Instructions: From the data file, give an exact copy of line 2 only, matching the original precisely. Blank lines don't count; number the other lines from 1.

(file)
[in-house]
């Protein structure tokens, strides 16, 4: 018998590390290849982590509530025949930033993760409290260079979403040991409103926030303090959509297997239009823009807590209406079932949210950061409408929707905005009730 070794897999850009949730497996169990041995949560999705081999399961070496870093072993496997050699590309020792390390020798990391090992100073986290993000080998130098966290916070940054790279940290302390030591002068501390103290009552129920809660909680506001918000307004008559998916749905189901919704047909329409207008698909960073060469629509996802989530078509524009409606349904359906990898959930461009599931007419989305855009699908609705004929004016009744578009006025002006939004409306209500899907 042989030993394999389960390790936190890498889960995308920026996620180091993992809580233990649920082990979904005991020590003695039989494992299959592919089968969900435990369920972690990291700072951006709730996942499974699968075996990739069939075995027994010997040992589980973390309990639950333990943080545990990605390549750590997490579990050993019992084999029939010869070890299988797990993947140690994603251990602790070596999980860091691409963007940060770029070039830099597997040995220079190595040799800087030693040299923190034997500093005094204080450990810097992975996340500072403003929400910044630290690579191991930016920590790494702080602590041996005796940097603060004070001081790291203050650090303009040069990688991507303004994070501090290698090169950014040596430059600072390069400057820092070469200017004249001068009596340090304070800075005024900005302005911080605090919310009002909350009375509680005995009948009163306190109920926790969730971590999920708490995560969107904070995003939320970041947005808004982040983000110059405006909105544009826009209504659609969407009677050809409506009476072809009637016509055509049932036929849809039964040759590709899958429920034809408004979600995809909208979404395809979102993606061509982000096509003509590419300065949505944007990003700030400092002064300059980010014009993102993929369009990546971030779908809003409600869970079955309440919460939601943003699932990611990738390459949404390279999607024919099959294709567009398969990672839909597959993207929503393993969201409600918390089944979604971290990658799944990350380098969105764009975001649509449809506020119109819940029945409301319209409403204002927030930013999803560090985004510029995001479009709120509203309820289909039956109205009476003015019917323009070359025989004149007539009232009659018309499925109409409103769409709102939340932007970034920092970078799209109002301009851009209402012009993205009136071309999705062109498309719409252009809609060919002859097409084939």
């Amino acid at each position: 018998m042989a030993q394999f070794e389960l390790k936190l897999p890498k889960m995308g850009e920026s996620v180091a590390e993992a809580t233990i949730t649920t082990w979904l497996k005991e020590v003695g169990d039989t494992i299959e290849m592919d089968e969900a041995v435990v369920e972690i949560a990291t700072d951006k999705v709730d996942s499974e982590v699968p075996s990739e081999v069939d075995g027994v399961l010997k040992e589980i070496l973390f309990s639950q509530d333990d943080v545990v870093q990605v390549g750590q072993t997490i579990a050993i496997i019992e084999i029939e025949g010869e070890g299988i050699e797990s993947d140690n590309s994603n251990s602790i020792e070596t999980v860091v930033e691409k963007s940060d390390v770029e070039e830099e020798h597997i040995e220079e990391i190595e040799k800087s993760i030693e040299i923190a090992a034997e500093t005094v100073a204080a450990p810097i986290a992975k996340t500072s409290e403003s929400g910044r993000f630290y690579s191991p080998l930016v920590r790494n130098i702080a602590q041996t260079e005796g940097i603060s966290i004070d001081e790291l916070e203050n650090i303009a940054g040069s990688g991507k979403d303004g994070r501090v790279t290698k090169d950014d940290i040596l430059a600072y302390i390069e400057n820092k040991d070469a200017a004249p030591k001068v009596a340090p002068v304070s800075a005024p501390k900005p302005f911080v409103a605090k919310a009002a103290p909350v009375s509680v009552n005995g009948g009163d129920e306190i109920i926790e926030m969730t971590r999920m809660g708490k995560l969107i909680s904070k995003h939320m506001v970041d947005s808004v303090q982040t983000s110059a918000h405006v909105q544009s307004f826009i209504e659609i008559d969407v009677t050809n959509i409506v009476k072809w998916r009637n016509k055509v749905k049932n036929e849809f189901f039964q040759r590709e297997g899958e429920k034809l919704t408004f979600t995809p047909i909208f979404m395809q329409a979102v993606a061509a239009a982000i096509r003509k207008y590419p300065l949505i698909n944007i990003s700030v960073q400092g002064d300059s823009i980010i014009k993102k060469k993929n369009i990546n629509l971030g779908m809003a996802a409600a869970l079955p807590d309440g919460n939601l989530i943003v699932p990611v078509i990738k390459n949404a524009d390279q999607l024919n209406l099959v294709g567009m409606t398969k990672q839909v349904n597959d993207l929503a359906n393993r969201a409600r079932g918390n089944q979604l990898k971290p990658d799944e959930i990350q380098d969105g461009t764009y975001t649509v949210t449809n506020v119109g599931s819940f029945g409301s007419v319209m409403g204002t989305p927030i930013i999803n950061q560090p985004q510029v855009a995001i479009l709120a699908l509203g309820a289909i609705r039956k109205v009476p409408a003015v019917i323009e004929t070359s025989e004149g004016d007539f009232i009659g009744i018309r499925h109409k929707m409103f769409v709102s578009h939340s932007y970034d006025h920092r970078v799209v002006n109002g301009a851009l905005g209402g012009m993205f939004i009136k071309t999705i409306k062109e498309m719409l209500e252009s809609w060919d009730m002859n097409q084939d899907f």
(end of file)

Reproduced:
């Protein structure tokens, strides 16, 4: 018998590390290849982590509530025949930033993760409290260079979403040991409103926030303090959509297997239009823009807590209406079932949210950061409408929707905005009730 070794897999850009949730497996169990041995949560999705081999399961070496870093072993496997050699590309020792390390020798990391090992100073986290993000080998130098966290916070940054790279940290302390030591002068501390103290009552129920809660909680506001918000307004008559998916749905189901919704047909329409207008698909960073060469629509996802989530078509524009409606349904359906990898959930461009599931007419989305855009699908609705004929004016009744578009006025002006939004409306209500899907 042989030993394999389960390790936190890498889960995308920026996620180091993992809580233990649920082990979904005991020590003695039989494992299959592919089968969900435990369920972690990291700072951006709730996942499974699968075996990739069939075995027994010997040992589980973390309990639950333990943080545990990605390549750590997490579990050993019992084999029939010869070890299988797990993947140690994603251990602790070596999980860091691409963007940060770029070039830099597997040995220079190595040799800087030693040299923190034997500093005094204080450990810097992975996340500072403003929400910044630290690579191991930016920590790494702080602590041996005796940097603060004070001081790291203050650090303009040069990688991507303004994070501090290698090169950014040596430059600072390069400057820092070469200017004249001068009596340090304070800075005024900005302005911080605090919310009002909350009375509680005995009948009163306190109920926790969730971590999920708490995560969107904070995003939320970041947005808004982040983000110059405006909105544009826009209504659609969407009677050809409506009476072809009637016509055509049932036929849809039964040759590709899958429920034809408004979600995809909208979404395809979102993606061509982000096509003509590419300065949505944007990003700030400092002064300059980010014009993102993929369009990546971030779908809003409600869970079955309440919460939601943003699932990611990738390459949404390279999607024919099959294709567009398969990672839909597959993207929503393993969201409600918390089944979604971290990658799944990350380098969105764009975001649509449809506020119109819940029945409301319209409403204002927030930013999803560090985004510029995001479009709120509203309820289909039956109205009476003015019917323009070359025989004149007539009232009659018309499925109409409103769409709102939340932007970034920092970078799209109002301009851009209402012009993205009136071309999705062109498309719409252009809609060919002859097409084939």